It’s a good time to do a checkup on our understanding of trademark law concepts.
One is a reminder that a book or movie title alone cannot be trademarked, but a series of books with the same title component can. That component need not be at the beginning (“… for Dummies” is a legitimate wordmark). My “Do Ask Do Tell” series (three books) would probably enjoy a common law mark, but it would not be exclusive. That follows from the fact that the books have been in commerce since 1997 (with the first one). It is not necessarily clear that company or business names or Internet domain names have to match. It appears that both authors and publishers can claim such a brand concept. I don’t find anything in the literature so far that claims that the “business” has to be financially self-sustaining on its own, or that it can’t be a closely held proprietorship. However, most book and movie series trademarks are owned in part by large publishers, or movie studios or even comic book companies, with most of them publicly traded. In practice, it is usually possible for a trademark attorney to find out how effective a mark really is as a brand from financial records of publicly traded companies. But that would seem to have a political motive (how many people’s jobs are affected) than one having to do with consumer confusion over brands, which is what trademark is supposed to be about.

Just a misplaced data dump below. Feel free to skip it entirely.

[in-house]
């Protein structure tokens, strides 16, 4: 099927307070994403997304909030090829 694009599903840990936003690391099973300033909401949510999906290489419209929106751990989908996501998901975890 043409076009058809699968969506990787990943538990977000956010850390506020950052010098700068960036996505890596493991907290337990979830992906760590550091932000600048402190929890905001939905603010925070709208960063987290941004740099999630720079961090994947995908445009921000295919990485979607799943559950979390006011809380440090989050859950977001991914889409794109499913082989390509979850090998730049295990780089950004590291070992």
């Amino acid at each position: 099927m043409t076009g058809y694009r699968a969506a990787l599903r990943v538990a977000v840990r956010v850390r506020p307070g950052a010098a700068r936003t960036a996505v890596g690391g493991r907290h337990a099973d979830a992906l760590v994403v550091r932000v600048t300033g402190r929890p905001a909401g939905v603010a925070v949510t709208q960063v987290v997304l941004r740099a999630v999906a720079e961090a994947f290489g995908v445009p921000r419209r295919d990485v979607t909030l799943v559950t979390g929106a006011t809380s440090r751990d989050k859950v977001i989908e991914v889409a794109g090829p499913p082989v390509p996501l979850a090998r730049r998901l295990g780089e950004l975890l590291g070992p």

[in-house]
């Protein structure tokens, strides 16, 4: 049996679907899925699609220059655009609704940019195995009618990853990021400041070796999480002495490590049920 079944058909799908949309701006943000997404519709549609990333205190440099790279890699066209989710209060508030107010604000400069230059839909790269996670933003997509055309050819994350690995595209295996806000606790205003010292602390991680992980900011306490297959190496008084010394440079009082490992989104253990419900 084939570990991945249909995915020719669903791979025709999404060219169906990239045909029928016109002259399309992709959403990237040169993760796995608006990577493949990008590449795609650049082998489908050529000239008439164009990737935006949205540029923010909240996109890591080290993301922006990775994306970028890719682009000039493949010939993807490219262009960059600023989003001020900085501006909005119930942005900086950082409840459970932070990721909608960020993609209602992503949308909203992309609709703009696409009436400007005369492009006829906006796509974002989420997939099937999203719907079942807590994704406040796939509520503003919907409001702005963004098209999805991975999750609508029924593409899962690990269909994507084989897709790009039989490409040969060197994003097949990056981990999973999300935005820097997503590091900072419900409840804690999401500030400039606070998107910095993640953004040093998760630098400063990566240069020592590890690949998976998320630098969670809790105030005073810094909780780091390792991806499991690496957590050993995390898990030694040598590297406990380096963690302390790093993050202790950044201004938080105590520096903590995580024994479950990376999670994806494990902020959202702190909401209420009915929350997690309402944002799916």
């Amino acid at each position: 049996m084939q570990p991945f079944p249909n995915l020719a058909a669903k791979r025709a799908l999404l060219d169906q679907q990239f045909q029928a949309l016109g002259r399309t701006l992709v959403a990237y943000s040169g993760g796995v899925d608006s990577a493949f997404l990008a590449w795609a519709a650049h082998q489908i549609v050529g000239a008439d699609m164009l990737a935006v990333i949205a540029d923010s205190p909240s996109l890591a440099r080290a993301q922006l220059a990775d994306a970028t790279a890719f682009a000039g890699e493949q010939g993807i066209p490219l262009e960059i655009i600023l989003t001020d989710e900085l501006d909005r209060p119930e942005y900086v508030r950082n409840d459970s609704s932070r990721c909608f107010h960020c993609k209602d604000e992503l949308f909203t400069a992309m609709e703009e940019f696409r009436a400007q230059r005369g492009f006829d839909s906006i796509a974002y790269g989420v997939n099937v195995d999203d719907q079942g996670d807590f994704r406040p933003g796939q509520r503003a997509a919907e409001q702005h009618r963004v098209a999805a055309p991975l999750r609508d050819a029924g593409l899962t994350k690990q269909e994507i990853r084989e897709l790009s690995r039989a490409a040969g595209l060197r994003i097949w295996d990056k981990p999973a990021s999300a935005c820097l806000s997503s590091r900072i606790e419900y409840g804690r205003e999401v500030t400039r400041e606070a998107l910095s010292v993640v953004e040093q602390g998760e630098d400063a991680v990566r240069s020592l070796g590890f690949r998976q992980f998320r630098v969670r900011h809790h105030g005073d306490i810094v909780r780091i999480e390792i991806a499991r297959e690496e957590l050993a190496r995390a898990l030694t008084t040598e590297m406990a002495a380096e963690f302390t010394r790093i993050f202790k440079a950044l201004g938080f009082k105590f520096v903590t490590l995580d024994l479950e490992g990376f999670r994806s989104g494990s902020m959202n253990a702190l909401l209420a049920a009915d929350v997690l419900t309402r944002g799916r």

A good reference on trademarks and series is here.
It's also accepted trademark law that businesses in different industries or “classes” can have the same mark. However, the USPTO tends to deny duplicate marks in “other” classes if USPTO thinks consumers are likely to be misled anyway. The way media gets distributed and branded online today (as well as diverse financial models, from “it’s free” to ad-supported to subscription) complicates what used to be straightforward branding concepts, and makes consumer of public reactions much
harder to predict.
Here is a reference on Quora and on Legalzoom.